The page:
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It's probably a safe bet that everyone in Congress wants to fight sex trafficking. But it's also a safe bet that they won't all agree on the best way to accomplish that goal. In a surprising turn of events, almost all U.S. Senators agreed to pass a bill that targets online sex trafficking. But the bill is not without its vehement detractors.
An End to Online Sex Trafficking?
Proponents of the bill, "Allow States and Victims to Fight Online Sex Trafficking Act," or FOSTA, say that it makes it illegal to use a website "with the intent to promote or facilitate the prostitution of another person." Targeting websites like Backpage, the law is meant to close a loophole that protected websites from liability with respect to their user-posted content. This loophole allowed Backpage to say they weren't responsible for the escort ads posted by users.
The bill also includes a maximum 25-year sentence for those who operate a website which promotes prostitution of five or more people, or if they show a "reckless disregard" that their website facilitates sex trafficking.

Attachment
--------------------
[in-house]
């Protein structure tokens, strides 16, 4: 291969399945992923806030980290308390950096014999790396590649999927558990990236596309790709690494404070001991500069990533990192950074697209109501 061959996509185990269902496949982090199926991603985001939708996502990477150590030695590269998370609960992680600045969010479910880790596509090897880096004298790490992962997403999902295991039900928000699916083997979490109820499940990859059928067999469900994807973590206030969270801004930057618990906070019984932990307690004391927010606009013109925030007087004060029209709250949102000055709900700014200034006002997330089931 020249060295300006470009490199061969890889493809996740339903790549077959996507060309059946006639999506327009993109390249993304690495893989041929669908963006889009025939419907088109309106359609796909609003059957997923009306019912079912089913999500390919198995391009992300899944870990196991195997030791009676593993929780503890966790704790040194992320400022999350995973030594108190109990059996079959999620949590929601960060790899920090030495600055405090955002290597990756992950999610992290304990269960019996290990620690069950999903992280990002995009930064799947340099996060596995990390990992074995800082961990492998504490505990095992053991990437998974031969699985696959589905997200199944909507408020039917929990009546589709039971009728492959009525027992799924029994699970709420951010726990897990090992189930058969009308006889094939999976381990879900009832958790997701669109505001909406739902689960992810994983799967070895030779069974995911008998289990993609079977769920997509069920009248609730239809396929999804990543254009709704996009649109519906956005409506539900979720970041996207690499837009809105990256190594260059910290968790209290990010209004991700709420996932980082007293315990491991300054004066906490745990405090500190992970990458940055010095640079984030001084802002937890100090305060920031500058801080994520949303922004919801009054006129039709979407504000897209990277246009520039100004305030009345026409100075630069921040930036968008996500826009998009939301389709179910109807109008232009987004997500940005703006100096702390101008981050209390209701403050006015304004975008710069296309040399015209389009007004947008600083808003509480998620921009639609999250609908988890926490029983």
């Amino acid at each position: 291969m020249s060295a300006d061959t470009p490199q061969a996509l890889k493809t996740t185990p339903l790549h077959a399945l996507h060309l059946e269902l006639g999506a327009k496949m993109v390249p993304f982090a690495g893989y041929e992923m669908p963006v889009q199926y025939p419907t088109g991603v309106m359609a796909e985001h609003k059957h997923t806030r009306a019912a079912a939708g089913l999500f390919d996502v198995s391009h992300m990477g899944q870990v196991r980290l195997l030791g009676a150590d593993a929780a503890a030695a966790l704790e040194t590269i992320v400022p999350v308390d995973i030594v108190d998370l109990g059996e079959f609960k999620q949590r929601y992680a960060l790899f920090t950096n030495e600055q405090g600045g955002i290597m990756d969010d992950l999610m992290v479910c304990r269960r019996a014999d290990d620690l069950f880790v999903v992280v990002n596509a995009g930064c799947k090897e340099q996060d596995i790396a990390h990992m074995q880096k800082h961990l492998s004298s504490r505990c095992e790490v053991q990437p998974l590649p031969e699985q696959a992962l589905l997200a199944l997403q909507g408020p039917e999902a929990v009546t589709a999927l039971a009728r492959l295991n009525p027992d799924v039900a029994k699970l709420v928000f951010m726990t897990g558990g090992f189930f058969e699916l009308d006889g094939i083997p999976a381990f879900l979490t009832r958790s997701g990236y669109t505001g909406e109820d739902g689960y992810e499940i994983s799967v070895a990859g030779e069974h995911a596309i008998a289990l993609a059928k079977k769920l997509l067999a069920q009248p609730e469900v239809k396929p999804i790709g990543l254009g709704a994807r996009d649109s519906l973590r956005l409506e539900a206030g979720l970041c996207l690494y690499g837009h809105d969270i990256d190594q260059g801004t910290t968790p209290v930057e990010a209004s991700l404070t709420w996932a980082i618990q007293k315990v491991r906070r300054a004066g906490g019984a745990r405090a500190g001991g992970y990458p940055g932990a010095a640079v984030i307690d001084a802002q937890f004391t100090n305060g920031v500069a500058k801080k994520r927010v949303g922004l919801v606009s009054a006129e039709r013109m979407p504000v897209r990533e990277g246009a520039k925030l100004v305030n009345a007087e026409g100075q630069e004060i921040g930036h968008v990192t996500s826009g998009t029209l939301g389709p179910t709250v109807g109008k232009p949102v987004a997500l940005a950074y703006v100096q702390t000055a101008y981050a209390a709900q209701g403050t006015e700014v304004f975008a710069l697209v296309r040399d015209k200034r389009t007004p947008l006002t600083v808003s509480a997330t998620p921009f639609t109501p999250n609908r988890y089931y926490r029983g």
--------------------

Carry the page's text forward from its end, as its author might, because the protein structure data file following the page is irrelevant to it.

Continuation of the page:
Unconstitutional and Ineffective?
However, opponents of the bill argue it's unconstitutional and misses the mark in the fight against sex trafficking. Senator Ron Wyden says the bill would hamper free speech and make it harder for sex workers to screen their clients electronically, leaving them exposed to additional violence and exploitation. They also argue that this measure will merely push sex trafficking to the dark web where law enforcement and prosecutors can't reach and track it.
Additionally, the Department of Justice has weighed in on the bill and expressed concern about its constitutionality. In particular, the DOJ has flagged a provision which allows for prosecution even if the conduct occurred before the law goes into effect.
If you're a victim of sexual abuse, or you've been accused of a crime, it's important to speak with an attorney right away to protect your rights.